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      05-04-2013, 03:46 PM   #1
Swadeness
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soft pedal after new pads and rotors

Today I installed new rotors (bmw perf.) Ferodo pads, SS brake lines (front, rear inner and outer), and TI shims. I've never done a brake bleed before but I used a power bleeder at 10 psi, used the proper sequence (twice), and I think I did everything right. Unfortunately I do not feel any of the improvement in pedal feel or stopping power that was expected. In fact the pedal feels softer now. I can still stop well but the pedal feels about a third softer on initial braking and I get almost double the pedal travel before I can feel that initial bite. I did a bedding in procedure and felt a small improvement, I just got done doing a more thorough bedding in but have not had the chance to drive it after the brakes cooled. Either way I don't think I'll see much improvement.

Anybody have any thoughts? Is it possible I somehow messed up the bleed?

Thanks
Wade
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      05-04-2013, 06:49 PM   #2
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It sounds like you liked the extreme initial bite the OEM pads have, and now you miss it. That's a personal taste thing. Also, the Ferrodos are a street/track pad designed to resist fade at race track temperatures. Their cold friction is similar to OEM pads, but they get stronger when they heat up after a few hard repeated stops. Try a race track or driving hard in mountains. That's what the Ferrodos do really well.
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      05-04-2013, 07:06 PM   #3
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I would rebleed your brakes again. Maybe try using a small rubber hammer to dislodge any trapped bubbles in your calipers. Brake bleeding order: RR, LR, RF and the LF - right?
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      05-04-2013, 08:05 PM   #4
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Heard the ti shims add some softness but don't know for sure since I don't have them on my car. I installed ss lines and the pedal did firm up a bit.
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      05-04-2013, 11:15 PM   #5
Swadeness
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Quote:
Originally Posted by Dackelone View Post
I would rebleed your brakes again. Maybe try using a small rubber hammer to dislodge any trapped bubbles in your calipers. Brake bleeding order: RR, LR, RF and the LF - right?
I used a rubber mallet when I did the bleed, but I might try again. What PSI do you use your bleeder at?

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Originally Posted by HeelToe View Post
Heard the ti shims add some softness but don't know for sure since I don't have them on my car. I installed ss lines and the pedal did firm up a bit.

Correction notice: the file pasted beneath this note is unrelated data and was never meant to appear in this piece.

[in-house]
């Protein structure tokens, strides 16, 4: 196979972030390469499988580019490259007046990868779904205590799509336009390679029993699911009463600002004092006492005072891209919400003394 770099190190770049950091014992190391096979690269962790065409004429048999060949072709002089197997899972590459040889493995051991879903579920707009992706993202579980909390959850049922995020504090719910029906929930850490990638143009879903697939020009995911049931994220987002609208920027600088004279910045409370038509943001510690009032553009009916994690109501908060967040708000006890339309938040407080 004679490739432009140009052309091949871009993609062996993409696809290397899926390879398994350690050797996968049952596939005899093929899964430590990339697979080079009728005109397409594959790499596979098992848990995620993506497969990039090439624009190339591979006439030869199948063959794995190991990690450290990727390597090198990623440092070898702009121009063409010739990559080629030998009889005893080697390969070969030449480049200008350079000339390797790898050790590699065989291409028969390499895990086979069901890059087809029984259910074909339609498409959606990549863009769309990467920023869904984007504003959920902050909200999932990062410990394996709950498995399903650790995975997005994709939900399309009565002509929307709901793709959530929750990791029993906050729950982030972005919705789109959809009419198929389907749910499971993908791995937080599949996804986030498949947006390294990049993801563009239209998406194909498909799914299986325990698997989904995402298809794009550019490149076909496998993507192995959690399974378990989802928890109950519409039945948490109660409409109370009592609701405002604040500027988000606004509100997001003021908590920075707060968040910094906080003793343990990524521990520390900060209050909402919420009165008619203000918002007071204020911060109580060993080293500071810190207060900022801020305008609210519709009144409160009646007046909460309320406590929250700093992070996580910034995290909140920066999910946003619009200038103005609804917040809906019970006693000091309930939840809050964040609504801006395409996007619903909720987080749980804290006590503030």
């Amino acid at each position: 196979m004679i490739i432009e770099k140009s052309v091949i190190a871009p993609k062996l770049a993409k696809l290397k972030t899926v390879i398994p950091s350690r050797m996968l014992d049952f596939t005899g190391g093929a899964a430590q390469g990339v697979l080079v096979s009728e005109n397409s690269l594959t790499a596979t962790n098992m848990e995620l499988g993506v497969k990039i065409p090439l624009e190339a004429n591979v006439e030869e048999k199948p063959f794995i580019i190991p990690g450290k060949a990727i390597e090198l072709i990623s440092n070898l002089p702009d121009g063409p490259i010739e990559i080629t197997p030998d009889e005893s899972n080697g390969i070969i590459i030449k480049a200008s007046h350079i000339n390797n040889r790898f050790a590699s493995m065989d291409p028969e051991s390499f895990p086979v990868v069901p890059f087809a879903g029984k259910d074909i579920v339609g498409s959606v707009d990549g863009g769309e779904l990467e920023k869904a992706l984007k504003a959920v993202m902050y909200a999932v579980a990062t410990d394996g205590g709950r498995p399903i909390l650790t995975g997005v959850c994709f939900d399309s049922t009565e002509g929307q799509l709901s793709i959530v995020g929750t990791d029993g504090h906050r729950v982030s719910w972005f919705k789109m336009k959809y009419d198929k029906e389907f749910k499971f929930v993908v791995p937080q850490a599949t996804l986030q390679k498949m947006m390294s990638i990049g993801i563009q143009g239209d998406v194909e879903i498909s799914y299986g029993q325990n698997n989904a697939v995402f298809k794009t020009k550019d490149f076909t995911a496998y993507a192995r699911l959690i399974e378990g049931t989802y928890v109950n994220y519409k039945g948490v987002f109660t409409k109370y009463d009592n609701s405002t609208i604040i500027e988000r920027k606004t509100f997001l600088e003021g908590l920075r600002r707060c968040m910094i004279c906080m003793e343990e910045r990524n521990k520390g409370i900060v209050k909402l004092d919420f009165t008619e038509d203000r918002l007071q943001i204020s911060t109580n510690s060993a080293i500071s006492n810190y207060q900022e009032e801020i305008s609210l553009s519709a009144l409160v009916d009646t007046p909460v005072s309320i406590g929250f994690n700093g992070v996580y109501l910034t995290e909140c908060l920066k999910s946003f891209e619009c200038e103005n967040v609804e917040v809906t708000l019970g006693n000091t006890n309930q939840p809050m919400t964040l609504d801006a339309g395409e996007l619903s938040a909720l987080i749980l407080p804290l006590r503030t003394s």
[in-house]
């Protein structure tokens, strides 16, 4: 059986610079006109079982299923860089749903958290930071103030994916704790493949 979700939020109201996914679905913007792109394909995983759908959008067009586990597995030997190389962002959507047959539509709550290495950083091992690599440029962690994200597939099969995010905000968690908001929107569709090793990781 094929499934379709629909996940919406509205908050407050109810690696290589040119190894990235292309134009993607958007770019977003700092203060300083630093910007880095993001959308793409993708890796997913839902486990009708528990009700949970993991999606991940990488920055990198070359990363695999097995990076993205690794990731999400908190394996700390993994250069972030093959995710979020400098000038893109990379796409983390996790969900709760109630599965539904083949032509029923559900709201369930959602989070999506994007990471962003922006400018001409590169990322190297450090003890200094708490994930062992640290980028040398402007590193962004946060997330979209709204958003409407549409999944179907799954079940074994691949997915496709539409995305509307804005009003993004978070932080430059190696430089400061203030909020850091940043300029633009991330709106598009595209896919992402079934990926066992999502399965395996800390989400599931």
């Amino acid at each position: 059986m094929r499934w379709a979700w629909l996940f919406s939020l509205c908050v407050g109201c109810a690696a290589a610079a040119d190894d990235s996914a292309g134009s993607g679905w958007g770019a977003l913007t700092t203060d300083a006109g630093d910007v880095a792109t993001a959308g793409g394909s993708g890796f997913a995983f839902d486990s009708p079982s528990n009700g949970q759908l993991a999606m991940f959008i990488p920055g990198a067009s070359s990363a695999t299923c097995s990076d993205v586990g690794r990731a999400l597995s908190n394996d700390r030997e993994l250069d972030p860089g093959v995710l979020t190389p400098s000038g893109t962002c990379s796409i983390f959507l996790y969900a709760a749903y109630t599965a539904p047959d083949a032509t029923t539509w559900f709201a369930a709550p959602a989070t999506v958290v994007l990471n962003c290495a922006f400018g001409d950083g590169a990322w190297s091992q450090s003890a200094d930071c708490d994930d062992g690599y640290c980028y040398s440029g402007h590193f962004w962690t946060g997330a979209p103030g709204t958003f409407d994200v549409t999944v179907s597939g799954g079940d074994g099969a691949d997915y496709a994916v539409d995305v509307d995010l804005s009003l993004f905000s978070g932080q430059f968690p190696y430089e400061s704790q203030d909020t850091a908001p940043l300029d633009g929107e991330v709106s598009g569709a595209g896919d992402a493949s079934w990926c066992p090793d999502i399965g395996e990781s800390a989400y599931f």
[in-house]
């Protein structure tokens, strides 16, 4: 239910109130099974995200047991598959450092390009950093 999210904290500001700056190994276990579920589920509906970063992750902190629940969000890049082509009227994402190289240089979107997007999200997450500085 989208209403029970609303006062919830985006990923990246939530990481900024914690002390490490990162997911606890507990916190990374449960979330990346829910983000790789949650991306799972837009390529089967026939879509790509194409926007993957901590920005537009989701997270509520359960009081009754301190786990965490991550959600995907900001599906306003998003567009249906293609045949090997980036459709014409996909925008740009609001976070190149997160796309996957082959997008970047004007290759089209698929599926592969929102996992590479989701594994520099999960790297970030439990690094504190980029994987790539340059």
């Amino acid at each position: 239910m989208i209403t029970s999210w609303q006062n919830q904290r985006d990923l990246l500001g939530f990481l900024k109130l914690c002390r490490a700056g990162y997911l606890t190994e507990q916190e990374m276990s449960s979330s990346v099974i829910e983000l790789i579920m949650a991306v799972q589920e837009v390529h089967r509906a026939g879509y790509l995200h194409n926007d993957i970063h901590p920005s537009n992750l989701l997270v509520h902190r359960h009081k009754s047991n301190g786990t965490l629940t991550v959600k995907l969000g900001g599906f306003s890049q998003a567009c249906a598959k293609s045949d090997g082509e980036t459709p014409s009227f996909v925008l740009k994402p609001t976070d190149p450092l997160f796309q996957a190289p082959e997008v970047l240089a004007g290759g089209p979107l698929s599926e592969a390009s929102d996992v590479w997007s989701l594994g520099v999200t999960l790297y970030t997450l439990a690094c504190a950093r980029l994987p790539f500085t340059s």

I haven't heard about the TI shims adding softness but that may be it. I figured with everything fitting tighter in there and the SS lines that the pedal would have firmed up a bit.
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      05-04-2013, 11:17 PM   #6
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Quote:
Originally Posted by GaryS View Post
It sounds like you liked the extreme initial bite the OEM pads have, and now you miss it. That's a personal taste thing. Also, the Ferrodos are a street/track pad designed to resist fade at race track temperatures. Their cold friction is similar to OEM pads, but they get stronger when they heat up after a few hard repeated stops. Try a race track or driving hard in mountains. That's what the Ferrodos do really well.
This sounds like reasonable explanation for the initial bite. I may drive the ring today so I'll see then how they feel.
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      05-05-2013, 12:51 AM   #7
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Quote:
Originally Posted by Swadeness View Post
This sounds like reasonable explanation for the initial bite. I may drive the ring today so I'll see then how they feel.
I'd favor residual air as the most likely explanation. Difference in cold bite is also possible, though.

I swap between OEM and PFC08s for the track and do notice somewhat reduced initial cold bite for the track pads, although this goes away pretty quickly with even normal street driving. The squealing, however, is impossible to ignore...

I typically go about 15 psi in the power bleeder.
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      05-05-2013, 02:10 AM   #8
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Quote:
Originally Posted by Swadeness View Post
I used a rubber mallet when I did the bleed, but I might try again. What PSI do you use your bleeder at?
Stay under 15 psi. I normally keep it at 10 tp 12 psi. On older cars if you use too much pressure, you can literally blow off the brake res from the master cylinder. That is why I always keep it at 10 to 12 psi.
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